Security isn’t Exciting!
Consider Enforcement. Now that is exciting. A crime has occurred. There is a victim. And now there is a huge motivation for someone to come in and save the day. Bring criminals to justice. Make the world a safer place. Society is willing to recognize and reward people in enforcement when they achieve some success. The “good guys” are saving us from the “bad guys”. There is a lot of excitement around enforcement. Movies, TV shows, and news stations build upon this theme because it’s exciting. And because of the excitement, there is a huge enticement to be involved in it. Even the movie studios and the MPAA put a lot of resources and attention into enforcement efforts. Catch the bad guys (aka – pirates). Reward the good guys who bring the pirates to justice. People want to celebrate any victory, even if it will have little effect on the overall goal. Enforcement is exciting and does have its place, but to put too much reliance on it when the problem is bigger than it can deal with, creates its own problems. Stopping movie piracy will take more than just enforcement – other processes need to be incorporated.
Consider Politics. It too can be exciting, sometimes. Society needs laws to function. Bring on the politicians. Let’s debate the merits of the issue, write up a proposed act, then debate the proposed act, then vote to enact or reject the proposed act. And then there are just so many other laws to consider – should they be amended or repealed. The political process of dealing with legislation can be long and tedious, and isn’t usually considered exciting. But every now and then something like SOPA & PIPA comes along. That was exciting for a little while. What the MPAA thought would be quickly and quietly enacted, started a peaceful and quiet revolt in which the people rose up and said no. Even though society may acknowledge that piracy is a problem, bringing police state measures and marshal law into a free and democratic society just wasn’t acceptable – no matter how small and subtle they may seem. The MPAA was surprised by the public’s reaction. Really?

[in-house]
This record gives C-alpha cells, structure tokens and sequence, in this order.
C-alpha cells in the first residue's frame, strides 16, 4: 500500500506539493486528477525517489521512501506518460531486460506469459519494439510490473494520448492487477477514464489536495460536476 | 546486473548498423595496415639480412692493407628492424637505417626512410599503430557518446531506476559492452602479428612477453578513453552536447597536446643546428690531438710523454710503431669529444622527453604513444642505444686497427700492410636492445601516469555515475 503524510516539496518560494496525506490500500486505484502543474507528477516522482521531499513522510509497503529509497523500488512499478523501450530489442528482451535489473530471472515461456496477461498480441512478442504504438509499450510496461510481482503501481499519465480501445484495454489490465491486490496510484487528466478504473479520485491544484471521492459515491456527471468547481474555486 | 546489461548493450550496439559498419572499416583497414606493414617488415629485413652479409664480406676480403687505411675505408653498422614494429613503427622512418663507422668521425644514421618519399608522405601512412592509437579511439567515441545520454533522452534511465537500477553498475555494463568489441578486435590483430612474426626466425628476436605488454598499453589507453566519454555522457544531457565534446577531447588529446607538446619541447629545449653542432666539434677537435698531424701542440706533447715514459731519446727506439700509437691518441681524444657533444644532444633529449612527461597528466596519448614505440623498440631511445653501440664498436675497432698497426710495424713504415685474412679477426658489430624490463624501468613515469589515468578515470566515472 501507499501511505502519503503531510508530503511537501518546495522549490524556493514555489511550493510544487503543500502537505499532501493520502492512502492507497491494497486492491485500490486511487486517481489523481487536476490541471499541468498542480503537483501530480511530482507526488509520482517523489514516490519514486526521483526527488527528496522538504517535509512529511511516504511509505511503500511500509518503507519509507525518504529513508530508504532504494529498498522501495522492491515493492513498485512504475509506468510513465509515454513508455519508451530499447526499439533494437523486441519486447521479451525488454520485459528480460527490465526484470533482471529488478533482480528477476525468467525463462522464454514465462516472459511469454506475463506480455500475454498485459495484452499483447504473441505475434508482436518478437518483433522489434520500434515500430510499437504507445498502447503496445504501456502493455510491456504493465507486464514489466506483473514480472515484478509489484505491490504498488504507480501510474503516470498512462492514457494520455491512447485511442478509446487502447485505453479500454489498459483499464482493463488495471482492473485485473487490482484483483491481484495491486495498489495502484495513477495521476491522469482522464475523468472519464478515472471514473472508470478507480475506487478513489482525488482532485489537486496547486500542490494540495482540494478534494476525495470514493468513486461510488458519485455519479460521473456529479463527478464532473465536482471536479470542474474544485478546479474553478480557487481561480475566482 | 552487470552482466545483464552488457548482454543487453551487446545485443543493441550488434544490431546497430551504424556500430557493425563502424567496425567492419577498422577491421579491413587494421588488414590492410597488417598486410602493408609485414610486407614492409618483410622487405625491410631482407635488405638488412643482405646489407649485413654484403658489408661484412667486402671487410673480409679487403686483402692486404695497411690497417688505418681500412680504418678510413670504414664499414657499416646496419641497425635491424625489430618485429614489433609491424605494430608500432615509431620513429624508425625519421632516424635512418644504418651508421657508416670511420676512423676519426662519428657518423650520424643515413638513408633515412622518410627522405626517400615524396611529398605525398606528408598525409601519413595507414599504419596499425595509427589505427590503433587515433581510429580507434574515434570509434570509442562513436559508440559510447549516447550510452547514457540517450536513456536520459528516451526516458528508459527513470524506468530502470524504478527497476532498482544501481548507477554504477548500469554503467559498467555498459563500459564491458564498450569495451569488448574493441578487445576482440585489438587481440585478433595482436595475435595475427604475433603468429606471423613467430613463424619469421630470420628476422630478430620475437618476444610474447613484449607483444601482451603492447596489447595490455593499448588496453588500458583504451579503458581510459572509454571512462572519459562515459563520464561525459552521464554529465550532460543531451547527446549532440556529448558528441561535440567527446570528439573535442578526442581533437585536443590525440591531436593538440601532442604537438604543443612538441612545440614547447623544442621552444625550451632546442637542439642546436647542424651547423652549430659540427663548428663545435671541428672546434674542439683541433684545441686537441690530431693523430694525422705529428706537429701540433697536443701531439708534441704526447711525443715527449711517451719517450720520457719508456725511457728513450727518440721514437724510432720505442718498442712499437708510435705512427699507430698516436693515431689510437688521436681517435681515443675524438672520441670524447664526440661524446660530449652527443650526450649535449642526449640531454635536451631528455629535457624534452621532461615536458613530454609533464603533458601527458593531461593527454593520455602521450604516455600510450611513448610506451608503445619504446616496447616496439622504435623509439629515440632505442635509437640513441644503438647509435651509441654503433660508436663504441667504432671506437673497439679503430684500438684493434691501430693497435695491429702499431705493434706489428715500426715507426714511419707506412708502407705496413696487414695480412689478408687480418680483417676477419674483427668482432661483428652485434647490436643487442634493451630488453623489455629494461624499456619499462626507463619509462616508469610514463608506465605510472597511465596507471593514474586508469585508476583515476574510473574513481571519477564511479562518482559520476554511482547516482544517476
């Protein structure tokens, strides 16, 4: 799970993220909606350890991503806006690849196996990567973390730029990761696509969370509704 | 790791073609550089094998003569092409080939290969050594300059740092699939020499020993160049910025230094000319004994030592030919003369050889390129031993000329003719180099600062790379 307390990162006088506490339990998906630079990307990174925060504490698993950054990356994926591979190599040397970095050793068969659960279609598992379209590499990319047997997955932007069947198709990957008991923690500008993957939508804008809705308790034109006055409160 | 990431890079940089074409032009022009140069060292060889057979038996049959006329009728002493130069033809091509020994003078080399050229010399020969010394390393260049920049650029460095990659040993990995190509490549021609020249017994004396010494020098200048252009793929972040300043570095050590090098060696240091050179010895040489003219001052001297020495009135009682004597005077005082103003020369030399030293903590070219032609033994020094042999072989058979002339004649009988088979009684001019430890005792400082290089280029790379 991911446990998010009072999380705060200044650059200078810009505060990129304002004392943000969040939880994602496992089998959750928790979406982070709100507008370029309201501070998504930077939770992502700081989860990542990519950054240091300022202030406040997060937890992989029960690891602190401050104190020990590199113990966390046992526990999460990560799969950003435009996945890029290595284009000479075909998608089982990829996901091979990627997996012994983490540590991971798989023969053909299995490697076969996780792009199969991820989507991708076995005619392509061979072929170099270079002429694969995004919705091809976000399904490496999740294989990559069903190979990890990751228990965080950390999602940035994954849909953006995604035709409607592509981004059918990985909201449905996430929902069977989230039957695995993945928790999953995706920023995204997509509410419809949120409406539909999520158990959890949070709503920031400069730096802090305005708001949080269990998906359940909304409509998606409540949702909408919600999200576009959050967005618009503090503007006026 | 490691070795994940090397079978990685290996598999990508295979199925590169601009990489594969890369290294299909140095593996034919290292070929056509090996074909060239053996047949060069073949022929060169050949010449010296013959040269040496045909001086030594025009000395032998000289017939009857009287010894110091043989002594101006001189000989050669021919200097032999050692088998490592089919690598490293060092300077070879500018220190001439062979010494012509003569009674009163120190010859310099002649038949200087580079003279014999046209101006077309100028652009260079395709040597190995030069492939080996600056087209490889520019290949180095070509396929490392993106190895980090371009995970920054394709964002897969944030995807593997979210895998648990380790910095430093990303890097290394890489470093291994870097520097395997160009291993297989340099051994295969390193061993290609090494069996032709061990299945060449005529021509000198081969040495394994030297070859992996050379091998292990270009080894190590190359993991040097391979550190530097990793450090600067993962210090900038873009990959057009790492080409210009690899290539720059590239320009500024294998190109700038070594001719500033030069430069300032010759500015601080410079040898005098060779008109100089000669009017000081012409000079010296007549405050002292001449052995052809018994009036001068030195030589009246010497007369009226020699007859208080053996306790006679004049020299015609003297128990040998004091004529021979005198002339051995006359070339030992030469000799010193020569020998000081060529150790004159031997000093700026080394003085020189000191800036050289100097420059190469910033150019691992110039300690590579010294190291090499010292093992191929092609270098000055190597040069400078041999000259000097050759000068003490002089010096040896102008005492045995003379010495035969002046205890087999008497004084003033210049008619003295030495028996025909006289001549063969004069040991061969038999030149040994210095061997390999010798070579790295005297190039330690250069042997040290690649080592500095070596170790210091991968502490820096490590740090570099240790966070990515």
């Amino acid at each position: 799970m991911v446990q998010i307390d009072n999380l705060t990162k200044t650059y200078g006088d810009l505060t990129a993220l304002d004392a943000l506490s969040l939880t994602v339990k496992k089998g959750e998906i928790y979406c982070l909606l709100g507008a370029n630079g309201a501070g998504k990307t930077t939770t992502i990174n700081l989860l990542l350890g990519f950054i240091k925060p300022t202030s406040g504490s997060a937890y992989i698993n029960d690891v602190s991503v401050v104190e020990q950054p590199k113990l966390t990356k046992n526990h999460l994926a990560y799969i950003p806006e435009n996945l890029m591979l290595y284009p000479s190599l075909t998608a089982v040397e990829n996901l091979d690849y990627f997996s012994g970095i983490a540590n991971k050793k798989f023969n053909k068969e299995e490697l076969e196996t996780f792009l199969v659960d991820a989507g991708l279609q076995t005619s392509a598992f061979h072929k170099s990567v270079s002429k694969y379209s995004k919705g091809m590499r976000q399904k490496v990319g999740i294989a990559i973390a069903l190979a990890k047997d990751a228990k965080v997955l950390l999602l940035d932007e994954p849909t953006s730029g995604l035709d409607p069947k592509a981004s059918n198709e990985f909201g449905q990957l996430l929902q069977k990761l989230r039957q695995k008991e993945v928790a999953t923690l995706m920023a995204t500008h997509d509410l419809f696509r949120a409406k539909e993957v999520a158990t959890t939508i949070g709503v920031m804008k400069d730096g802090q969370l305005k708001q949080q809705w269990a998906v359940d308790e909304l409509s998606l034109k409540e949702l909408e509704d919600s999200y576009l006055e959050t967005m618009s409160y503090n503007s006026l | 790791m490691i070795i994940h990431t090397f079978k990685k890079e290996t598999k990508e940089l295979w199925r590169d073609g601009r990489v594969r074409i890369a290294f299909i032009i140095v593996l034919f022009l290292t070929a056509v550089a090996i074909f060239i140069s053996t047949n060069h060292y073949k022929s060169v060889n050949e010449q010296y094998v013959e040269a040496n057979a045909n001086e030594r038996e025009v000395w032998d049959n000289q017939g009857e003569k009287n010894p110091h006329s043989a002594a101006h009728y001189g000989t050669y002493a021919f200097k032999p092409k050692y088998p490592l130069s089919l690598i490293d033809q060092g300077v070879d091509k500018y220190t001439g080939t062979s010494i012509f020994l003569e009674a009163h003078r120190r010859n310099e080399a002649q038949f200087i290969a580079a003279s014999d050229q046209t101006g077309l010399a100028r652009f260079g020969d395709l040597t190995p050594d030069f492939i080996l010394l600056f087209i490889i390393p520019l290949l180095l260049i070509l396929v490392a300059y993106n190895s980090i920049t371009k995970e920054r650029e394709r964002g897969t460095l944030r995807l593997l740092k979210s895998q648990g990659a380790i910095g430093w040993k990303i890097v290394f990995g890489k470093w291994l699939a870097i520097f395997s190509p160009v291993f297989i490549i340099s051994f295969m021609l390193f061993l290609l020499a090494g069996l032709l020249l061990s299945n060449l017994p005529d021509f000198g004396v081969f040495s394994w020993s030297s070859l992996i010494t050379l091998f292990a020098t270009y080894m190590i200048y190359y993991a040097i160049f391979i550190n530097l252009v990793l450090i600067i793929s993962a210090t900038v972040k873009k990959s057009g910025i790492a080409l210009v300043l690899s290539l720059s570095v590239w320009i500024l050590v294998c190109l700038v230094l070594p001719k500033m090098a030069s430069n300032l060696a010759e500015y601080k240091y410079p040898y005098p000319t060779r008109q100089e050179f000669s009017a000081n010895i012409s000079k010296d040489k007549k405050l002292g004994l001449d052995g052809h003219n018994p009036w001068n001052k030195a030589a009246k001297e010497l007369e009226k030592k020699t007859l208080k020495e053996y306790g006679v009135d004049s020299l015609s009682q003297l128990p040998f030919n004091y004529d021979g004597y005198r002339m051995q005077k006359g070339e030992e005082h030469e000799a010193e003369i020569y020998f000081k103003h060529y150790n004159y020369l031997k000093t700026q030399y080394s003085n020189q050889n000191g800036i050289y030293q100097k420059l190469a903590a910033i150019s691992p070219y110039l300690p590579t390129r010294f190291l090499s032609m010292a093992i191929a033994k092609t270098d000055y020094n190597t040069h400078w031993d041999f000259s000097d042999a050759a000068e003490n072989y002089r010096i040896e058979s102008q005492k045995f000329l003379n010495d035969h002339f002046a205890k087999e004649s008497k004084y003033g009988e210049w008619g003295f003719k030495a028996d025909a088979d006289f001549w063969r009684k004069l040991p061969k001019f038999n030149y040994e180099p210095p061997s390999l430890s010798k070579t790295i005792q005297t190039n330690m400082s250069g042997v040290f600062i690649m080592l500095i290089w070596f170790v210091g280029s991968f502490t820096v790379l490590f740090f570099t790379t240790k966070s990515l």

Now consider security. Security processes, when implemented correctly, provide phenomenal benefits, both monetarily and in peace of mind. It is far more desirable and cheaper to prevent a crime from happening, than to apprehend a thief and the stolen goods after the crime. Unfortunately, security just isn’t exciting, and the value of it isn’t truly acknowledged until after a major theft has occurred. With movie piracy, the movie studios are victims of the continuing and repetitive theft of their Intellectual Property. The movie studios know that they are losing billions to movie piracy, and yet haven’t come to understand that it is the industry’s security (or lack of) that is the problem.
For security to be effective, its value should be understood, and treated appropriately. To correctly implement security processes, there are two simple concepts that need to be applied at the start. The first is that security starts at the top. The second is that security is not to be discussed with everyone and anyone but on a need to know basis.
The problem the movie industry has, is that there are too many people who are not at the top, like at the MPAA and Movie Labs, who have been put in control who neither value nor understand security and also don’t need to be involved in the security process. These people seem to believe because they are in control they will decide what the studio CEO’s need to know, instead of allowing the CEO’s to decide what they need to know.